Schneider Digitar Lenses
When Bob Shell asked me to
take a look at Schneider's new line of digital lenses, I said
"sure." After all, I'm a fully modern digital photographer,
and anything aimed at the digital professional is of great interest
to me. When I started to think about it a little bit I got curious--digital
lenses? What's digital about them? Are they made of glass, or
are we talking about some weird new digital technology...hey, maybe
they're sonar lenses, or some other new tech lens design. Well,
let me fill you in. These are good old-fashioned Schneider lenses.
The answer is both simple and
complicated. First of all, the 28mm lens is not some super-duper fisheye
optic for 4x5 sheet film. When Schneider says these are "digital"
lenses, they're talking about digital camera backs like the Leaf
DCBII, Volare and Kantare, the Megavision T2, S2, and S3, and the Dicomed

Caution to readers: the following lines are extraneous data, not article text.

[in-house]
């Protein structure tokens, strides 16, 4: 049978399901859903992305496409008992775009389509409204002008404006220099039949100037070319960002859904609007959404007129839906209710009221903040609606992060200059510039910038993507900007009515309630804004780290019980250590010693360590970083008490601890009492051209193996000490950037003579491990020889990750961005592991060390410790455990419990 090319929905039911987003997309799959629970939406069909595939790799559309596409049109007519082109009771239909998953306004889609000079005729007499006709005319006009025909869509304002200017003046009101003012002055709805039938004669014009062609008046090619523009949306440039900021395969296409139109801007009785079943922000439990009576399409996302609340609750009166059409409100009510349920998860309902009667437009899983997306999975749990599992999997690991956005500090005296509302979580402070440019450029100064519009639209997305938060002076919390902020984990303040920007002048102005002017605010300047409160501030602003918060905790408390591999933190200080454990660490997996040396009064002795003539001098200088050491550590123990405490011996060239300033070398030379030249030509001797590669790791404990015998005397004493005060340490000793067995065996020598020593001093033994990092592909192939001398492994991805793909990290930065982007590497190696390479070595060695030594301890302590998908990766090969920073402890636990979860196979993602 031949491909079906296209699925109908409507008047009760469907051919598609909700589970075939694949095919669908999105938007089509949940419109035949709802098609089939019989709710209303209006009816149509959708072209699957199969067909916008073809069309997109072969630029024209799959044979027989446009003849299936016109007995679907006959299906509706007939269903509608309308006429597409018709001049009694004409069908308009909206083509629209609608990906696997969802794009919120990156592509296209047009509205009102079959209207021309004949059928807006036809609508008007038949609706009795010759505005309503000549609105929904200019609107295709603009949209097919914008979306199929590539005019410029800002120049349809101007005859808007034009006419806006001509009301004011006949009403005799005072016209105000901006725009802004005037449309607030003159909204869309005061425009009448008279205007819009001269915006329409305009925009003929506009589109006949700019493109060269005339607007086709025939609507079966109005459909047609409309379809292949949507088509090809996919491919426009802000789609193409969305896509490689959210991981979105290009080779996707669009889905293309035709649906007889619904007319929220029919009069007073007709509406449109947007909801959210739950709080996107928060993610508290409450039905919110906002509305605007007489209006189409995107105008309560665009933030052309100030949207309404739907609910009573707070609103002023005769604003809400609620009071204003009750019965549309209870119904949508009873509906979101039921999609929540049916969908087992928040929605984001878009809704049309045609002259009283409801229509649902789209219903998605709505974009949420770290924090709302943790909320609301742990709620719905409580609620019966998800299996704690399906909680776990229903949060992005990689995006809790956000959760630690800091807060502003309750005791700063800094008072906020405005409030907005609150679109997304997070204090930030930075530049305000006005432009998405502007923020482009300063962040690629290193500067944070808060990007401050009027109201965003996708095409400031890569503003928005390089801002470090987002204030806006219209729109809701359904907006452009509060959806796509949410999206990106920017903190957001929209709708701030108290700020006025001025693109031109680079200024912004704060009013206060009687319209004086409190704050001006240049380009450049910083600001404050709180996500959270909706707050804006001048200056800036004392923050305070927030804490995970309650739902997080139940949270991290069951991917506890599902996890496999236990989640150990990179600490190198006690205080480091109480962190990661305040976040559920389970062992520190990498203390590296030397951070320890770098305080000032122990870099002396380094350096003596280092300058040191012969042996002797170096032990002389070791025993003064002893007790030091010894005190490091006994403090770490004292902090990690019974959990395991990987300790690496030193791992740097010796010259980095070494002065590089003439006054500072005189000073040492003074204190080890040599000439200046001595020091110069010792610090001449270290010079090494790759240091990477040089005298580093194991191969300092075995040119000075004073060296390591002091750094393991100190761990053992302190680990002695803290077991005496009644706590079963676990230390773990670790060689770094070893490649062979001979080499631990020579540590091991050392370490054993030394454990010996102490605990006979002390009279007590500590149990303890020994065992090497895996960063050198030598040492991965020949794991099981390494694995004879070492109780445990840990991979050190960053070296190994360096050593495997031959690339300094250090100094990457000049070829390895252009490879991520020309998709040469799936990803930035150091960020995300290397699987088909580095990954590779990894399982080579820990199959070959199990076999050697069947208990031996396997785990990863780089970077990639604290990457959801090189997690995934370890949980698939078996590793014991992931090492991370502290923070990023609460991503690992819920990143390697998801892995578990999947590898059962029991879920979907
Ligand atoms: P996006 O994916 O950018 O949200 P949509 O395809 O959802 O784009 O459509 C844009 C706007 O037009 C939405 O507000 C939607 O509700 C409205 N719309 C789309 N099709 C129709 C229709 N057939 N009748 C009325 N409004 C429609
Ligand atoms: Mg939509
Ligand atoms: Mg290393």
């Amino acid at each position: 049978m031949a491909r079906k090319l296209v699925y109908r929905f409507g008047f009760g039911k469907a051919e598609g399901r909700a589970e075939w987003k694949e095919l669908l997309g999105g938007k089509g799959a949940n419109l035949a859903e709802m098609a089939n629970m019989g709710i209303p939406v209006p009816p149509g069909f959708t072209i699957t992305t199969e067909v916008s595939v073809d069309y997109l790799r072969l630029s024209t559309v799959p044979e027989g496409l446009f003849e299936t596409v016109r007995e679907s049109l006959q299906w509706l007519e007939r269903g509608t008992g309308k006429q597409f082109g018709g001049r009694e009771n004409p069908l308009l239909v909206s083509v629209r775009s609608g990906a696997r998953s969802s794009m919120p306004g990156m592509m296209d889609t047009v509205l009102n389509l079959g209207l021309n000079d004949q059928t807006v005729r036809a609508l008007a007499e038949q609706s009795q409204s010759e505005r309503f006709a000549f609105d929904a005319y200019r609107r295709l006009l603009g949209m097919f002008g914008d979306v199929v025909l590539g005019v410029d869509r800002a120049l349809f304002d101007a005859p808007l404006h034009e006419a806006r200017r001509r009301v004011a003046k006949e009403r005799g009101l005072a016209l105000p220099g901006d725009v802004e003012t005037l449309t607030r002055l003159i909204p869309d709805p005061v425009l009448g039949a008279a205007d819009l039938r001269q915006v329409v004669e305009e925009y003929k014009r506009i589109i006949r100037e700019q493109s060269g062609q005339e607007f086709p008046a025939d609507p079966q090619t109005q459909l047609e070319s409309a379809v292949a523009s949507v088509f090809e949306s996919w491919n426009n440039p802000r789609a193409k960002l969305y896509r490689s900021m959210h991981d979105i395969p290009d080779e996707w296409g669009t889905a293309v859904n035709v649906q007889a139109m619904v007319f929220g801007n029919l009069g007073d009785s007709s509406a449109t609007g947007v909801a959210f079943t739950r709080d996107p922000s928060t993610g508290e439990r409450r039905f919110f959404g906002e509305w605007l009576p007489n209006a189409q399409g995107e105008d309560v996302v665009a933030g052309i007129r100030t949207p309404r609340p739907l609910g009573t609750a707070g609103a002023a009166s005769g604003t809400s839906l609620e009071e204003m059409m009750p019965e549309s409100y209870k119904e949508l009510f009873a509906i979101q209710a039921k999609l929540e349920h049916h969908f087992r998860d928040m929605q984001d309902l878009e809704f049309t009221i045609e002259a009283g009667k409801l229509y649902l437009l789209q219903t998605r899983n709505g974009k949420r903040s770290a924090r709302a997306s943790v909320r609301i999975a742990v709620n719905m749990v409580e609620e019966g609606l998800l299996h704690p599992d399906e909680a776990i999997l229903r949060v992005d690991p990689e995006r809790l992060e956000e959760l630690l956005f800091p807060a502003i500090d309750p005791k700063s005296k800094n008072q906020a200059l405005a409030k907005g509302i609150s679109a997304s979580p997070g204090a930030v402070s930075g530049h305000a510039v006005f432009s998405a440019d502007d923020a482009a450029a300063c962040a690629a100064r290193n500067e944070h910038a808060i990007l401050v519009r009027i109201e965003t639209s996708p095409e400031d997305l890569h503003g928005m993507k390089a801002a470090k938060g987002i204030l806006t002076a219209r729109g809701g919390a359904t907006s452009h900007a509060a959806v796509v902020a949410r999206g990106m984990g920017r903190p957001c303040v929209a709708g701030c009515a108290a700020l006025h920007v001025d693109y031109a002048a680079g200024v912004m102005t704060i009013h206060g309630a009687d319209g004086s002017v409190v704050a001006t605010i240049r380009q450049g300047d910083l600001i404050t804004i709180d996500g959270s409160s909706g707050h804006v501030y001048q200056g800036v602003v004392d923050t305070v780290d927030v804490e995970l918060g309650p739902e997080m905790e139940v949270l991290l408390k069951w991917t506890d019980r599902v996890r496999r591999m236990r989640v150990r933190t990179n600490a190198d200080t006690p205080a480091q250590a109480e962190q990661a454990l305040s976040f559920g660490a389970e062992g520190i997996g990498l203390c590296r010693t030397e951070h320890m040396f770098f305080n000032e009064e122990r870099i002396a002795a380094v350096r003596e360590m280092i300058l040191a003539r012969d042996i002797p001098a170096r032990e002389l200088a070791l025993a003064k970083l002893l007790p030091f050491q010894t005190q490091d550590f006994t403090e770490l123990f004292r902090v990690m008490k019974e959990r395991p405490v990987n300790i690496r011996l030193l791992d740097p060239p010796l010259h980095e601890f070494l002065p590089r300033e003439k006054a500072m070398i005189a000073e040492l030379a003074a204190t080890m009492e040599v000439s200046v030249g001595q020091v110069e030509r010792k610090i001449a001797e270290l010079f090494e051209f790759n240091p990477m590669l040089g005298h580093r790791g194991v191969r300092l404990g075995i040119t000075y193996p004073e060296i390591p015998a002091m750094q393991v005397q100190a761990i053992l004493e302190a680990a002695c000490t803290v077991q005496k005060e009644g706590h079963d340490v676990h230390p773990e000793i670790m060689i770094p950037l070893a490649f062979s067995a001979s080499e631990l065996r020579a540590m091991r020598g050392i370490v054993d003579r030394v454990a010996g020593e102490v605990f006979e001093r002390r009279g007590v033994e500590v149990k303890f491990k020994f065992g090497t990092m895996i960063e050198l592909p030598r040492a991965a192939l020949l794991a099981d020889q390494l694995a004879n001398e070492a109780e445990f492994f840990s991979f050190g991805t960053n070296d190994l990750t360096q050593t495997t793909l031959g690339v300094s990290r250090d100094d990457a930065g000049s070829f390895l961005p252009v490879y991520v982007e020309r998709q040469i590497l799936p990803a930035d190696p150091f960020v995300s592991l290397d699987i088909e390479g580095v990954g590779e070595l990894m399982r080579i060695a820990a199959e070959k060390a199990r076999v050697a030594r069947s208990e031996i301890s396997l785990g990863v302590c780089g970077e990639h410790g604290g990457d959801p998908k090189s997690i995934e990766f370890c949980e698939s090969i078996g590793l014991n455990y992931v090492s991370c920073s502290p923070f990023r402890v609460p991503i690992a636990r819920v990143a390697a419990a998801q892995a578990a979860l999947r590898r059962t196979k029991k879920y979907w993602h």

Big Shot cameras. These digital cameras use a very small 2048x2048 or
2048x3096 pixel area array sensor. While these backs are often purchased
in mounts for medium format cameras like Hasselblads, many studio photographers
need the wings and tilts of a view camera and purchase the backs for view
usage. The dilemma is easy to figure out. Mount a 11/4" square sensor
on the back of a 4x5 view camera and your super-wide 90mm lens becomes
a mild telephoto, your ultra-wide 47mm Super Angulon becomes a normal
lens, and your 210mm normal lens becomes a telephoto better suited for
shooting NFL games than tabletop product shots.
Once the Schneiders were bolted
to No. 0 recessed lensboards it became obvious to me that there was a
serious lack of planning here. The lenses shipped in No. 0 Copal press
shutters. A press shutter automatically opens the lens up when in the
"T" mode. This allows for wide open focusing. The problem
was this: Since we're shooting digital with a three-shot back, we're
using the software as the shutter. We want the lens open but stopped down.
The only way to do this was to insert a cable release, switch to "B,"
and fire the shutter to open it up, but leaving the lens stopped down.
Here's the problem--when mounted in a recessed lensboard, a cable
release won't fit. To get the shots down I stuck a small paper clip
into the shutter release to open the lens. Anyway, if you're in
the market for these lenses, buy the standard Copal shutter.
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